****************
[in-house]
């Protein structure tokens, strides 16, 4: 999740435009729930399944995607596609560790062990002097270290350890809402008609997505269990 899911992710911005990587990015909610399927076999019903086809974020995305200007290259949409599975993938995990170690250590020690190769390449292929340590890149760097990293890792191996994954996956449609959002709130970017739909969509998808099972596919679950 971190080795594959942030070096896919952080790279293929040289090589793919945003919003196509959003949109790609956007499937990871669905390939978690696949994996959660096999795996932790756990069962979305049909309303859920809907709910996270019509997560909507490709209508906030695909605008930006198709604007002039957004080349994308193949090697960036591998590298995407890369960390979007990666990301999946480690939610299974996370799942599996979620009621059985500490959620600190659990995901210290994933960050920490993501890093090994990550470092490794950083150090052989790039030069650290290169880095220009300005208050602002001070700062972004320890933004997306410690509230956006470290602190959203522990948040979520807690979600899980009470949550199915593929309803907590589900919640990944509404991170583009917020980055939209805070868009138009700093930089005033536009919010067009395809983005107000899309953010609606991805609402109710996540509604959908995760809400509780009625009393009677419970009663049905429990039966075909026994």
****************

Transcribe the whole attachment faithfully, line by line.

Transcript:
[in-house]
């Protein structure tokens, strides 16, 4: 999740435009729930399944995607596609560790062990002097270290350890809402008609997505269990 899911992710911005990587990015909610399927076999019903086809974020995305200007290259949409599975993938995990170690250590020690190769390449292929340590890149760097990293890792191996994954996956449609959002709130970017739909969509998808099972596919679950 971190080795594959942030070096896919952080790279293929040289090589793919945003919003196509959003949109790609956007499937990871669905390939978690696949994996959660096999795996932790756990069962979305049909309303859920809907709910996270019509997560909507490709209508906030695909605008930006198709604007002039957004080349994308193949090697960036591998590298995407890369960390979007990666990301999946480690939610299974996370799942599996979620009621059985500490959620600190659990995901210290994933960050920490993501890093090994990550470092490794950083150090052989790039030069650290290169880095220009300005208050602002001070700062972004320890933004997306410690509230956006470290602190959203522990948040979520807690979600899980009470949550199915593929309803907590589900919640990944509404991170583009917020980055939209805070868009138009700093930089005033536009919010067009395809983005107000899309953010609606991805609402109710996540509604959908995760809400509780009625009393009677419970009663049905429990039966075909026994």